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Let $x_n$ and $y_n$ denote sequences such that: $$ \lim_{n\to\infty}(|x_n + y_n| - |x_n - y_n|) = +\infty $$ Prove: $$ \lim_{n\to\infty}(|x_n + y_n| - |x_n - y_n|) = +\infty \iff \lim_{n\to\infty}|x_n| =\lim_{n\to\infty}|y_n| =\lim_{n\to\infty}x_ny_n =+\infty $$


I've started with the first case ($\implies$): $$ \lim_{n\to\infty}(|x_n + y_n| - |x_n - y_n|) = +\infty \\ \stackrel{\text{def}}{\iff} \forall \epsilon > 0\ \exists N\in\Bbb N: \forall n>N \implies ||x_n + y_n| - |x_n - y_n|| \ge \epsilon $$

We want to show that $|x_n| \ge \epsilon$ and $|y_n|\ge \epsilon$. By triangular inequality: $$ |x_n + y_n| + |x_n - y_n| \ge ||x_n + y_n| - |x_n - y_n|| \ge \epsilon $$

At the same time: $$ |x_n + y_n| + |x_n - y_n| \ge |(x_n + y_n) + (x_n - y_n)| = 2|x_n| $$ Or: $$ |x_n + y_n| + |y_n - x_n| \ge |(x_n + y_n) + (y_n - x_n)| = 2|y_n| $$ Here is where the first questionable case comes in. It seems that: $$ |x_n + y_n| + |x_n - y_n| \ge 2|x_n| \ge ||x_n + y_n| - |x_n - y_n|| \ge \epsilon\\ \text{and}\\ |x_n + y_n| + |y_n - x_n| \ge 2|y_n| \ge ||x_n + y_n| - |x_n - y_n|| \ge \epsilon \tag1 $$

But I'm not sure how to justify that. I've checked various cases like $x<0 \land y<0$ and 3 others, for all it seems to hold. So based on this: $$ \forall \epsilon >0 \ \exists N\in\Bbb N: \forall n> N \implies 2|x_n| \ge \epsilon \\ \forall \epsilon >0 \ \exists N\in\Bbb N: \forall n> N \implies 2|y_n| \ge \epsilon $$

Which shows: $$ \lim_{n\to\infty}|x_n| = \lim_{n\to\infty}|y_n| = +\infty $$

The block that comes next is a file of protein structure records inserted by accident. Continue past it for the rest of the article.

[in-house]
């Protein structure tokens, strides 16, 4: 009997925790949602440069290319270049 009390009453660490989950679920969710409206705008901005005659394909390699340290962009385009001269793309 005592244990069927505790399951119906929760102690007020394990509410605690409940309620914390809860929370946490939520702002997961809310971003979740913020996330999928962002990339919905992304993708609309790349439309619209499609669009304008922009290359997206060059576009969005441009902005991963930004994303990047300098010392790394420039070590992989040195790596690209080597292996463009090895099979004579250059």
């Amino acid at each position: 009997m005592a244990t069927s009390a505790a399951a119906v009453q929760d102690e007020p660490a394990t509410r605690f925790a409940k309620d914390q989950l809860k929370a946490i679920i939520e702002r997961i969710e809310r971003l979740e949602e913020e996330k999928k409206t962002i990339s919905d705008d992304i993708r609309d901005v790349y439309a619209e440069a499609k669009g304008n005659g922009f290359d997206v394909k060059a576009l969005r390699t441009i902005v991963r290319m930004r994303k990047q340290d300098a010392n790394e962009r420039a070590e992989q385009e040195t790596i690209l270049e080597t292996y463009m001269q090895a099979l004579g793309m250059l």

In this part I'm interested in how to justify $(1)$ and where from it follows that: $$ \lim_{n\to\infty}x_ny_n = +\infty $$


Second case $(\impliedby)$. This case I've no idea where to start from. We basically given three things: $$ \forall \epsilon > 0\ \exists N\in\Bbb N: \forall n>N \implies |x_n| \ge \epsilon\\ \forall \epsilon > 0\ \exists N\in\Bbb N: \forall n>N \implies |y_n| \ge \epsilon \\ \forall \epsilon > 0\ \exists N\in\Bbb N: \forall n>N \implies |x_ny_n| \ge \epsilon $$

The problem is I don't see where to go from this.


Could you please verify the overall reasoning and help with ($\impliedby$) and question from ($\implies$), I still often have troubles with constructing those proofs since i'm a self-learner and have no one to refer to. Thank you!

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$(\Longrightarrow)$ Note that by triangle inequality, we have $$ 2|x_n|=|(x_n+y_n)+(x_n-y_n)|\ge|x_n+y_n|-|x_n-y_n| $$ and $$ 2|y_n|=|(x_n+y_n)-(x_n-y_n)|\ge|x_n+y_n|-|x_n-y_n|. $$ By taking $n\to\infty$, we get $$ \lim_{n\to\infty}|x_n|=\lim_{n\to\infty}|y_n|=\infty. $$ Also note that $ |x_n+y_n|\ge |x_n-y_n| $ holds eventually. Hence, by squaring both sides, we have $x_ny_n\ge 0$. It follows that $\lim_{n\to\infty}x_n y_n=\lim_{n\to\infty}|x_n| |y_n|=\infty.$

$(\Longleftarrow)$ To show the converse, note that $\lim_{n\to\infty}x_n y_n=\infty$ implies that $$ |x_n+y_n|-|x_n-y_n|\ge 0 $$ eventually. And since it is a positive sequence, we have $$ \lim_{n\to\infty}|x_n+y_n|-|x_n-y_n|=\infty \Longleftrightarrow \lim_{n\to\infty}\left[|x_n+y_n|-|x_n-y_n|\right]^2=\infty. $$ Now, we have $$ \left[|x_n+y_n|-|x_n-y_n|\right]^2= 2(|x_n|^2+|y_n|^2) -2|x_n^2-y_n^2|=:L. $$ Observe that if $x_n^2\ge y_n^2$, then it holds $L=4|y_n|^2$ and otherwise, $L=4|x_n|^2$. This gives $L=4 \min\{|x_n|^2,|y_n|^2\}$ and $$ \lim_{n\to\infty}\left[|x_n+y_n|-|x_n-y_n|\right]^2= 4\lim_{n\to\infty}\min\{|x_n|^2,|y_n|^2\}=\infty $$ by the assumption that $\lim_{n\to\infty}|x_n|=\lim_{n\to\infty}|y_n|=\infty$. This proves the converse claim.

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